Sesame Street has been educating — and entertaining — children for over 50 years now, but the makers of the show have had their own learning curve as well. The new documentary Street Gang: How We Got to Sesame Street provides a revealing account of the show's early years, when Jim Henson and the rest of the pioneering creative team sought to revolutionize what kids' programming could look and sound like. Adapted from the book by Michael Davis, the film pays particular attention to the experiences of Matt Robinson, a Black actor and activist who originated the role of longtime Sesame Street resident, Gordon Robinson.
"It was very interesting to bring someone like Matt Robinson into the fold," Street Gang director Marilyn Agrelo tells Yahoo Entertainment. "As his wife Dolores [Robinson] says in the film, 'What does Mr. Black have to do with a kiddie show?' He was really quite involved in the struggle with Black rights and his own programming that he had done on TV was very centered around Black culture and promoting that." (Watch our video interview above.)
As the film illustrates, Robinson wanted to use Sesame Street as an avenue to promote Black culture as well, even though Henson and the creators set out to adopt a largely color-blind approach to both the human and puppet characters. While he agreed with the show's emphasis on multi-racial diversity, he also wanted to ensure that Black children watching the series at home could see themselves represented onscreen. With that in mind, Robinson created and voiced the show's first Black Muppet: Roosevelt Franklin — whose name was an homage to America's 32nd president.
Introduced during the show's first season, Roosevelt was a student at the all-Muppet school, Roosevelt Franklin Elementary School. But he had no trepidation about leading his class in lessons about the difference between here and there, as well as the achievements of prominent Black Americans like Martin Luther King Jr. and Jackie Robinson. Even though Roosevelt departed from Sesame Street's color-blind approach, Agrelo says that the show's producers gave Robinson the space to pursue his vision. "The people on Sesame Street were very much behind Roosevelt Franklin, they were supporting Matt all the way."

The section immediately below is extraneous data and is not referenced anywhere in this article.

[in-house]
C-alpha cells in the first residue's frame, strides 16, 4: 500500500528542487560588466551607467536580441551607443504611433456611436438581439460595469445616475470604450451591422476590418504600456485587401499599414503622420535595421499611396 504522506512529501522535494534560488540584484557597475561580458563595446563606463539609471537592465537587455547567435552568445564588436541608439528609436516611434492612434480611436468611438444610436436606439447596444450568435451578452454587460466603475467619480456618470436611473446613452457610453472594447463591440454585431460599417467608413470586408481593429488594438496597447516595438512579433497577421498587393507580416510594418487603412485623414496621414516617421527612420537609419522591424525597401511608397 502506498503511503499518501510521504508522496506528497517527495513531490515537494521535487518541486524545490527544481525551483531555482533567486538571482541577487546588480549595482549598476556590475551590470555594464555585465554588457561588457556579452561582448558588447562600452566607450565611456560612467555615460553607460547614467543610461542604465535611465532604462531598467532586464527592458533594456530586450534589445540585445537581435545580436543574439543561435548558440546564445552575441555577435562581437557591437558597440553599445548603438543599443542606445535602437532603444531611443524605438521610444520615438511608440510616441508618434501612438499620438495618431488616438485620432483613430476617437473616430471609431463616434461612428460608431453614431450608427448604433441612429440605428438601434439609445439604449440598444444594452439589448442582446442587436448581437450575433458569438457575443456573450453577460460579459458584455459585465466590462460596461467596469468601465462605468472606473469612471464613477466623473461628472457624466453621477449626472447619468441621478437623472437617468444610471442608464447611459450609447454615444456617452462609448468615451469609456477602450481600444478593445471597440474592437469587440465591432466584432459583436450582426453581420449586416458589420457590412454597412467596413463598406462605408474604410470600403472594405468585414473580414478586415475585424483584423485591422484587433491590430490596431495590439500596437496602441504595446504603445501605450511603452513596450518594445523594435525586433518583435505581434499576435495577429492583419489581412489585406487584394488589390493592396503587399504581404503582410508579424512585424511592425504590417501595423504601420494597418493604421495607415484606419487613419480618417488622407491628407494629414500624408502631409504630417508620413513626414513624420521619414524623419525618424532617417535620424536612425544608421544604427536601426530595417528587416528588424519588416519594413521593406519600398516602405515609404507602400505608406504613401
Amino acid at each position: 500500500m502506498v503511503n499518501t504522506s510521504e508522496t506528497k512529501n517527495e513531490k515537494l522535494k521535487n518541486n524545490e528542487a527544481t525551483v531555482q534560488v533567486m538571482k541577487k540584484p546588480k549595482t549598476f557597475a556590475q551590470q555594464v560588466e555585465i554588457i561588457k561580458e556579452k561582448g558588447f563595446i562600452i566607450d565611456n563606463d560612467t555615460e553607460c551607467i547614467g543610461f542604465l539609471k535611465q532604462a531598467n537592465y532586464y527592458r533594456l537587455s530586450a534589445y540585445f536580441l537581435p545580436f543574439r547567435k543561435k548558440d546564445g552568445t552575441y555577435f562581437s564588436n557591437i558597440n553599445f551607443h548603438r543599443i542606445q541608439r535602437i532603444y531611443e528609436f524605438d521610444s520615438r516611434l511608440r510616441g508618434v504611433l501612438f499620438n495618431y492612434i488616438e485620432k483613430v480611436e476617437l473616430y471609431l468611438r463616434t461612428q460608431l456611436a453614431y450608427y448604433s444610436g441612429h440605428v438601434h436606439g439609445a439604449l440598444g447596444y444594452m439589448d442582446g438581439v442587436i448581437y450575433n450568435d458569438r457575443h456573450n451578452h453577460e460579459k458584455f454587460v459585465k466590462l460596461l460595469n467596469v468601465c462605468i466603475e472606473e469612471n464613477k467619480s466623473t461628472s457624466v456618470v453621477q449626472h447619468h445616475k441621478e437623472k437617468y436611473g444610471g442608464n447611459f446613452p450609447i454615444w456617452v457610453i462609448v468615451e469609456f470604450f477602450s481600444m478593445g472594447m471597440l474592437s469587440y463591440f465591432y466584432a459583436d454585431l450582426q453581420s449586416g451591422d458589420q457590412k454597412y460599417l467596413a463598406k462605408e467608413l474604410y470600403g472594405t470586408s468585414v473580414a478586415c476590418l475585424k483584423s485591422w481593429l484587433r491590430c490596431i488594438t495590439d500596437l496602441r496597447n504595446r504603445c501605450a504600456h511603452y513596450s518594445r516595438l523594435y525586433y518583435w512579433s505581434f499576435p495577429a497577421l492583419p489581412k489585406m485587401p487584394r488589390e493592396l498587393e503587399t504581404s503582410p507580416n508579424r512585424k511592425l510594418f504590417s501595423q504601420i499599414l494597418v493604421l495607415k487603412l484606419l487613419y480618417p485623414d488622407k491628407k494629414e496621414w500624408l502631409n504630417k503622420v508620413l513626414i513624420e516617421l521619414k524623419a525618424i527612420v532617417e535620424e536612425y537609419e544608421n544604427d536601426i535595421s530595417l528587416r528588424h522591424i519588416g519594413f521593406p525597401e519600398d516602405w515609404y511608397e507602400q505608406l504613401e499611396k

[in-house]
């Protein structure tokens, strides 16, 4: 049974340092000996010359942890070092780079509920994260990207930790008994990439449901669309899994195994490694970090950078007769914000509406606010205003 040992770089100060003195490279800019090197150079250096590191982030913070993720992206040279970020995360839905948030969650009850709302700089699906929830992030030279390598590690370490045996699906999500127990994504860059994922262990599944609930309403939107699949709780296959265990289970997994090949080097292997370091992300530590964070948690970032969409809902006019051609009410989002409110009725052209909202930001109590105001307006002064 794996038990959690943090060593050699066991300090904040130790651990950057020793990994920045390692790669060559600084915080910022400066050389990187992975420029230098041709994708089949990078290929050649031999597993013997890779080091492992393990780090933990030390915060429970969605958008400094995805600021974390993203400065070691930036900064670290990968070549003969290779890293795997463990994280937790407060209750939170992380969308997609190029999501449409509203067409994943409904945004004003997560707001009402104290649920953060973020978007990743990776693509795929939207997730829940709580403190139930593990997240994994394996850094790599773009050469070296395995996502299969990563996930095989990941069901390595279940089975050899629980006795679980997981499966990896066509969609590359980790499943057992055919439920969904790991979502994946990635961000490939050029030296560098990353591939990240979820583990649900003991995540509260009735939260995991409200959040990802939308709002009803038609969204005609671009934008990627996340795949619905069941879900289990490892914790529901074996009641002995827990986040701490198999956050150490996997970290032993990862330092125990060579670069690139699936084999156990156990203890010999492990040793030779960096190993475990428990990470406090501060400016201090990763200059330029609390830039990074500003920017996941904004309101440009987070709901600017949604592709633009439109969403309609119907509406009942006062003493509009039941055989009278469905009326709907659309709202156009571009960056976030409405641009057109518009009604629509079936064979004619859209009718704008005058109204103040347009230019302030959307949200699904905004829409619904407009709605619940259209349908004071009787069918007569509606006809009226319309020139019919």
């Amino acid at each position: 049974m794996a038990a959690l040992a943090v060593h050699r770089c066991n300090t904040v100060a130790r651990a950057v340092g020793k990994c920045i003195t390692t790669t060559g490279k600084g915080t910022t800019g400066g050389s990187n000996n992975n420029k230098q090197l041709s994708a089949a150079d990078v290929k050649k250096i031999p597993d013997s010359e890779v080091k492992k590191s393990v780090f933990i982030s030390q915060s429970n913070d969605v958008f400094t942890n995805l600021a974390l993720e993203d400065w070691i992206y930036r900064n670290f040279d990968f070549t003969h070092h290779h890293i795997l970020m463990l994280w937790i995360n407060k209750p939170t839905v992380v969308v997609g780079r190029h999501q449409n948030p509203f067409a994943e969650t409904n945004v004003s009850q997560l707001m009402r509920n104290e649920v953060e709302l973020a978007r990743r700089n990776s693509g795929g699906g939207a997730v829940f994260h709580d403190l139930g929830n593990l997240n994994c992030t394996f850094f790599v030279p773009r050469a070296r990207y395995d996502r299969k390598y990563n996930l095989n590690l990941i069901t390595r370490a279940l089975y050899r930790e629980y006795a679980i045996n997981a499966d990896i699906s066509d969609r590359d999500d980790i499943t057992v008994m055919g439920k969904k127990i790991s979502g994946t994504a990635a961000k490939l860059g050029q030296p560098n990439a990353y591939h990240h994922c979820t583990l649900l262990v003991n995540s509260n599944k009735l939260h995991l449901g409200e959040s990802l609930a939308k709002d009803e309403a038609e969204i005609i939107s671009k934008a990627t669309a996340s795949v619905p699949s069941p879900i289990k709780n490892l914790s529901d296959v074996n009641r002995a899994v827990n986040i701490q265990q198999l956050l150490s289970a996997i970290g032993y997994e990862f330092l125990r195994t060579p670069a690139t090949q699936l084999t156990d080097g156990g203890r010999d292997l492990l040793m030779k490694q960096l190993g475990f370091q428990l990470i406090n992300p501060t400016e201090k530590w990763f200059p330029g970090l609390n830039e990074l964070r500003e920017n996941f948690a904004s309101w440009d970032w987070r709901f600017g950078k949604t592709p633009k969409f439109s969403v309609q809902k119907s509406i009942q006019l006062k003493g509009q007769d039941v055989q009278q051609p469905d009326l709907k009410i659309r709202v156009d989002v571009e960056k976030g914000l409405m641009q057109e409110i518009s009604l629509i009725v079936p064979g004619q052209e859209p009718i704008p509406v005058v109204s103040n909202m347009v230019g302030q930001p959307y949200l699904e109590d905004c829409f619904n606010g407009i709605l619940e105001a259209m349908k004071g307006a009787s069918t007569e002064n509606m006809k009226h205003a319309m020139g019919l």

While Roosevelt was embraced by the cast and crew, he didn't prove as popular with viewers at home. According to Agrelo, Black parents, in particular, took issue with the character. "They didn't want this stereotype to be present for their kids to emulate. They wanted their kids to be on equal footing. You can see the argument on both sides of that really: it's a very complex issue... and it's one we're still grappling with today."
Even as controversy swirled around the character, Robinson continued to voice Roosevelt onscreen, in public appearances and on record albums like The Year of Roosevelt Franklin. But producers eventually acquiesced to the audience's concerns, and the character was retired from the Muppet line-up in 1975. "I think the pressure came from the Black audience, and it was one of those decisions," Agrelo explains. "Sesame Street was so experimental in every way and not every idea succeeded, not every idea lived to its fulfillment because they were tackling so much through the lens of a show for preschoolers."
The loss of Roosevelt also led to the loss of Robinson: the actor had already retired as Gordon in 1972 — Hal Miller and Roscoe Orman inherited the role — and fully departed Sesame Street following his signature character's dismissal. Robinson went on to write for such TV comedies as Sanford and Son and The Cosby Show, before dying of Parkinson's disease in 2002. As for Roosevelt, he never completely vanished from the larger Sesame Street family: he's made non-speaking cameo appearances in subsequent episodes, as well as big-screen features like The Muppet Movie.
In recent years, Sesame Street has made a point of continuing to emphasize inclusivity, while also celebrating different cultures and backgrounds. Muppet characters as diverse as Rosita, Kami and Julia all have their roots in what Robinson hoped to achieve with Roosevelt. And the series recently welcomed two new Black Muppets to the cast: father and son, Elijah and Wesley. "I happen to know that in the next season of Sesame Street, the curriculum will be around the subject of race," Agrelo says, noting that the show has already been actively addressing the issue via special events like last summer's CNN town hall following the death of George Floyd.
And Street Gang producers Trevor Crafts and Ellen Scherer Crafts point out that Robinson's family continues to be associated with Sesame Street as well. "Matt's daughter, [actress] Holly Robinson Peete, is still connected with the show. She's an ambassador for autism awareness, and was very involved in the roll-out of Julia," Sherer Crafts says.
Adds Agrelo: "I think they were disappointed that Roosevelt went away... but the overall feeling is that they're so proud that their father and husband was this seminal figure in television."
Street Gang: How We Got to Sesame Street is currently playing in theaters and on demand services including Amazon.
— Video produced by Jen Kucsak and edited by Jimmie Rhee
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